Waiting to Exhale: United Tai Chi Digest 10/2/13

breathe

  • Breath.  A rose of another name would indeed smell as sweet, as some find it synonymous with it Qi or Spirit.  Latin scholars among you know it as spiritis. Internal arts practitioners are enamored with the importance of breath in all its forms. Breathing patterns (microcosmic, embryonic), types of breathing (normal, abdominal, yin yang, etc.), and health impact of breathing techniques (massages the heart muscle and helps circulate the blood to the organs and extremities) are elements one gets reacquainted with as we travel our Tai Chi path. Yet beginners like me still struggle with the challenge of achieving deep, long or relaxed breath and malign our own shallow inhales. Or, dare we say it, hold our breath. Students blog about its rhythms, cycles, clarity and grounding power (http://www.claudiahasyourback.blogspot.com/2013/09/be-you.html ). Tai Chi master’s write about it:  “When separate breathing techniques cease to be the mind’s focus, then breathing, physical movement, and energy become undifferentiated. They are seamlessly integrated into all aspects of the tai chi form from the very center of your internal being.” (Bruce Frantzis, Tai Chi Health for Life).  Something that was once so intrinsic, natural and involuntary becomes cause for reflection, study and practice in the world of internal arts.  When asked if his injured nose hurt in the 1974 Polanski film China Town, Jack Nicholson’s character J.J. Gittes replied, “Only when I breathe.”  Here’s hoping for a painless journey exploring your breathing practices, and until then, take comfort in the late 2001 country music hit by Chris Cagle about how the story teller is coping after a breakup:  “I Breathe In, I Breathe Out”. 

 

 

  • Wrap-up of the past week’s classes:  Eight pieces of brocade. More work on Play the pan pan (shoulder and hip changes, timing of the hand and foot movements). A nod to the Chinese element of Metal and lung/respiratory health this time of year.  Ten breaths. The Charleston. The Bourne Legacy.  Another of our “Eight Powers” –this time, “Elbow”.  Broke down Play the Pan Pan into it’s individual calligraphy brush points (see 9/25 newsletter).  Paul took us through some Brush knee footwork drills on Friday. Line drills on pieces of Grasp the Sparrows Tail. Thirteen postures tips. Discussion on the representation of the spine in our palm (life line) foot and ear.   Tuesday: drills on another of our Eight Powers (“Ward Off”). Revisiting ‘scoop the water wipe the brow’ posture. And  the importance of developing your Yin or rooting.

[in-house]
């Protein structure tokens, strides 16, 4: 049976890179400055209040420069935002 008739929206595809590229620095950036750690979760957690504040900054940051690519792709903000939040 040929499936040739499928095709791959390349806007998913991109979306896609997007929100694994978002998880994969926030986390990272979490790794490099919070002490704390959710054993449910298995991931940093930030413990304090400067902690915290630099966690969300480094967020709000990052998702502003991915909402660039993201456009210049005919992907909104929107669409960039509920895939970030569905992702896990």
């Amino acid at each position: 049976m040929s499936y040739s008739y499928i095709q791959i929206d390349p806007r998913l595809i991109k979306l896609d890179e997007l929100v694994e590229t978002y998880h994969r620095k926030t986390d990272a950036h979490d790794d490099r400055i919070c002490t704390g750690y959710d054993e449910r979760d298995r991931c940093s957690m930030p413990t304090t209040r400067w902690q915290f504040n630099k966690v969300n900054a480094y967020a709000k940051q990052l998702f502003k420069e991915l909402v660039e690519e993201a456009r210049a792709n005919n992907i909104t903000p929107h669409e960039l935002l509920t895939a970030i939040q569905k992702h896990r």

•  Student News and Upcoming Events:  Thanks for another peaceful Qi Gong session in the park led by Christian this past weekend, good to see Becky and Fran try it out (joining Chris M, Deborah, Steve, Chris S and myself).  Welcome two new WordPress followers these past couple of weeks.  I ran into Esther recently, she says hello to everyone. She was out with medical issues then travelling this week, but hopes to join us mid-month.  Tai Chi DVD night will be Friday October 11, 8pm at the Lionville Natural Pharmacy Holistic Health Center. Please let me know how many of you will be there and if you can bring a small snack or beverage to share (e.g., tea, water, fruit, nuts, etc.). Christian will have a few videos from some of his past Wakulla Springs sessions to share, all are welcome.  

 

  • Etcetera:  Good quote from a current Wu Wei blog  http://www.altering-perspectives.com/2013/09/wu-wei.html    “Many of the things you want are, in fact dead weights – prisons you create for yourself. Sometimes the deeper spiritual part of you, the infinite self within, protects you from disaster. You’ll head off, trying to achieve something that the inner spiritual you, the deeper subconscious self, doesn’t actually want. So it will make sure you arrive late, or the person you seek will not be there, or the check bounces, and things generally don’t work…and you have to think, do I really want what I think I want?

 

  • Weekly Schedule:

MORNINGS

Lionville YMCA  … 100 Devon Drive  Exton PA

Mon, Weds, Fri

7:30 AM

AFTERNOONS

Eagleview YMCA …699 Rice Blvd  Exton PA

Tues, Thurs

4:45 PM

EVENING

Lionville Natural Pharmacy    309 Gordon Dr Exton

[90 minute, small   class attention, *separate fees apply]

Thursday

7:00 PM

 

  • Follow these links to our social media presence on the web:

FACEBOOK   http://www.facebook.com/UnitedTaiChi.chesco

TWITTER       http://www.twitter.com/unitedtaichi     

PINTEREST   http://www.pinterest.com/unitedtaichi

 

Have a great week, and may all your armpits have tuna sandwiches.

Kathleen Rice       unitedtaichi@gmail.com    

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